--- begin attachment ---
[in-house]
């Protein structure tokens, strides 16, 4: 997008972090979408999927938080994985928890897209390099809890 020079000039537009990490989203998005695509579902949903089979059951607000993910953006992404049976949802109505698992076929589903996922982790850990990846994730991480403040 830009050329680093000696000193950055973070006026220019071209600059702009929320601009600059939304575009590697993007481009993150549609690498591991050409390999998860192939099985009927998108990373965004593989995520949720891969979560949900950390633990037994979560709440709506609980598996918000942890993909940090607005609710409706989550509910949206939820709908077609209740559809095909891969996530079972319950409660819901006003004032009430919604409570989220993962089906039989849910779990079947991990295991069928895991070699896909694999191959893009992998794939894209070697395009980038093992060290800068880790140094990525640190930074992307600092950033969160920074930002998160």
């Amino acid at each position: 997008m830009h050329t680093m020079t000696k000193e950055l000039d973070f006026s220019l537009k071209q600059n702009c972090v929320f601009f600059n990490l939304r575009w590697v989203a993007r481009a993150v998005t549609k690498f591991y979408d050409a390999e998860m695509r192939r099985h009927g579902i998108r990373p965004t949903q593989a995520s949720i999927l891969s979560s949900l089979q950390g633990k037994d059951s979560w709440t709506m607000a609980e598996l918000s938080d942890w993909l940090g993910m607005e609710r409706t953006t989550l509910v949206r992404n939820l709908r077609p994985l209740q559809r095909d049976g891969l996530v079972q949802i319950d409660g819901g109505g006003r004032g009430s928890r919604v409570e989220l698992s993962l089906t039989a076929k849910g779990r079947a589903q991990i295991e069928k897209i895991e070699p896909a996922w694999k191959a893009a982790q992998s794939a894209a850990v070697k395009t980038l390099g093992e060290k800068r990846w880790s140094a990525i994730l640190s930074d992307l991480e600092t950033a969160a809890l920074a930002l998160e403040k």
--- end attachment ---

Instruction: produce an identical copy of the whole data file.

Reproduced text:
[in-house]
């Protein structure tokens, strides 16, 4: 997008972090979408999927938080994985928890897209390099809890 020079000039537009990490989203998005695509579902949903089979059951607000993910953006992404049976949802109505698992076929589903996922982790850990990846994730991480403040 830009050329680093000696000193950055973070006026220019071209600059702009929320601009600059939304575009590697993007481009993150549609690498591991050409390999998860192939099985009927998108990373965004593989995520949720891969979560949900950390633990037994979560709440709506609980598996918000942890993909940090607005609710409706989550509910949206939820709908077609209740559809095909891969996530079972319950409660819901006003004032009430919604409570989220993962089906039989849910779990079947991990295991069928895991070699896909694999191959893009992998794939894209070697395009980038093992060290800068880790140094990525640190930074992307600092950033969160920074930002998160």
């Amino acid at each position: 997008m830009h050329t680093m020079t000696k000193e950055l000039d973070f006026s220019l537009k071209q600059n702009c972090v929320f601009f600059n990490l939304r575009w590697v989203a993007r481009a993150v998005t549609k690498f591991y979408d050409a390999e998860m695509r192939r099985h009927g579902i998108r990373p965004t949903q593989a995520s949720i999927l891969s979560s949900l089979q950390g633990k037994d059951s979560w709440t709506m607000a609980e598996l918000s938080d942890w993909l940090g993910m607005e609710r409706t953006t989550l509910v949206r992404n939820l709908r077609p994985l209740q559809r095909d049976g891969l996530v079972q949802i319950d409660g819901g109505g006003r004032g009430s928890r919604v409570e989220l698992s993962l089906t039989a076929k849910g779990r079947a589903q991990i295991e069928k897209i895991e070699p896909a996922w694999k191959a893009a982790q992998s794939a894209a850990v070697k395009t980038l390099g093992e060290k800068r990846w880790s140094a990525i994730l640190s930074d992307l991480e600092t950033a969160a809890l920074a930002l998160e403040k």